4th international symposium on managing animal mortality boasts full schedule

4th international symposium on managing animal mortality boasts full schedule

Michigan State University
The fourth International Symposium on Managing Animal Mortality, Products, By-Products and Associated Health Risk takes place May 21–24 at the Doubletree Hotel and Conference Center in Dearborn, Mich.

Registration is open until April 20, 2012. To register online, visit http://web2.msue.msu.edu/smam/register.cfm.

The symposium will capture and disseminate new information on animal mortality and stimulate development of additional research, policy development and educational programs.

The conference will feature several tours, demonstrations, keynote speakers, breakout sessions, plenary sessions, plenary presentations, poster presentations and an exhibitor showcase.

May 21 tours:

    A Trip Across the Border: Animal Inspection Procedures and Routine Mortality Disposal Methods

    Obtaining Value-Added Products From Animal Rendering and Managing On-farm Mortality Effectively

    Capturing Energy in Mortalities, Disease Diagnostics, Emergency Planning and On-farm Mortality Management

    Managing Food Chains Waste and On-farm Mortality Management

Keynote speakers:

    May 22: Donald Klingborg, University of California–Davis Cooperative Extension, will present “Research, Regulations and Response.” He will address how researchers can help move research-based information to change in local, state, national and international policy. Participants will learn the value of collaboration and consensus among location and regional planners. Klingborg will teach them how to involve the international community in the development of research and policy to ensure the best regulations and response around the world.

    May 23: Dr. Heekwon Ahn, Animal Environment Division, National Institute of Animal Science, Rural Development Administration, Republic of Korea, will present “2010 FMD Outbreak in Korea: Government’s Response to This Emergency and Important Lessons Learned.” Ahn is one of Korea’s leading researchers evaluating the environmental impacts of emergency disposal techniques employed late last year and improved disposal technologies for handling future disease outbreaks.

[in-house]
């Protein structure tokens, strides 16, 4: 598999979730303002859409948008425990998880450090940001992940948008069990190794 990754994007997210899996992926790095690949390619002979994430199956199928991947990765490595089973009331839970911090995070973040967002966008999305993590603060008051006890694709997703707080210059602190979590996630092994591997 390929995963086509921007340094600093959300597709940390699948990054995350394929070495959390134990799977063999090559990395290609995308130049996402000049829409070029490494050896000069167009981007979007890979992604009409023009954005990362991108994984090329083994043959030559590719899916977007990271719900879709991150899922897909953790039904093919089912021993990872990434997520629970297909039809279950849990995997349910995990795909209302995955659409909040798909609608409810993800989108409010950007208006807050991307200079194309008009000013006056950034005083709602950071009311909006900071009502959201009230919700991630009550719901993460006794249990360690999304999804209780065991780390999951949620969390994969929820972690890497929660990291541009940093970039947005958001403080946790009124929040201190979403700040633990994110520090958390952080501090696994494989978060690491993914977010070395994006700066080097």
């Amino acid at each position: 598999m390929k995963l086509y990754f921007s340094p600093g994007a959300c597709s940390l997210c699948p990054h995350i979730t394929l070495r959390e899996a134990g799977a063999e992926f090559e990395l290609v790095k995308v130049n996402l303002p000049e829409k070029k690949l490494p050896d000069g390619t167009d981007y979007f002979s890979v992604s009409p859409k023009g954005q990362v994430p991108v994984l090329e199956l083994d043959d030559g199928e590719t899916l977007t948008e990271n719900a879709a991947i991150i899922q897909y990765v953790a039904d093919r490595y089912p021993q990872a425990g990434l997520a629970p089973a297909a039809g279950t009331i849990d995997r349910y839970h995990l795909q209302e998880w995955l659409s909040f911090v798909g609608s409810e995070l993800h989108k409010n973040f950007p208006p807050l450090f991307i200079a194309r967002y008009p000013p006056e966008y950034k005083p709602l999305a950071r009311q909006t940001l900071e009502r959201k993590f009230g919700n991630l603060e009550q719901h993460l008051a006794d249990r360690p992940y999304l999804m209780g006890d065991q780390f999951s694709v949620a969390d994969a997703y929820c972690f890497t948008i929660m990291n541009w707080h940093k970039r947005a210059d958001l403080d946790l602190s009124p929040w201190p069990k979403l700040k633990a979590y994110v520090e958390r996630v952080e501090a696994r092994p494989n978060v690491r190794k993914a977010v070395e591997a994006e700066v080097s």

Plenary sessions:

    May 22: In “One Health: Understanding the Connection Between Human and Animal Health,” Gary Flory, Virginia Department of Environmental Quality agriculture and water compliance manager, will relate emergency management, mass carcass disposal, disease threats and routine dead animal management to the One Health initiative.

    May 23: “PBBs’ Continuing Impact on Michigan” features a study of a 1970s contamination of Michigan’s food system with polybrominated biphenyls (PBBs). A team will share the history of the event with a focus on emergency response, animal mortality management, the impact on human health, the long-term impact on public policy and emergency planning.

On May 24, a workshop, “Cross-border FMD Response Disease Simulation,” will take place from 8 a.m. to 11:45 a.m. The workshop includes a breakout session and a facilitated scenario discussion. Participants will analyze a fictitious cross-border FMD outbreak and identify issues and gaps related to movement, depopulation, disposal and decontamination activities.

The afternoon of May 24 will be filled with more than 10 different demonstrations at an off-site location. Demonstrations being featured include the construction of a carcass compost static pile, milk truck decontamination, carcass reduction through enviro-processors and alkaline hydrolysis, farm animal euthanasia, biological decontamination, microwave sterilization, in-vessel composting, gasification, and foam euthanasia.

Since its inception in 2000, the symposium has grown from a small meeting to a large research-, industry- and agency-driven conference that attracts more than 200 attendees including veterinarians, animal industry and government professionals, academics, cooperative Extension agents, food and agriculture emergency managers, public health managers, food animal processors and rendering industry professionals throughout the world.

The National Center for Foreign Animal and Zoonotic Disease Defense (FAZD Center), a Department of Homeland Security Science and Technology Center of Excellence, and various government and educational institutions across North America support the symposium. Michigan State University (MSU) acts as host.

For more information, visit: http://umaine.edu/byproducts-symposium/. Register online at http://web2.msue.msu.edu/smam/register.cfm.

3.23.2012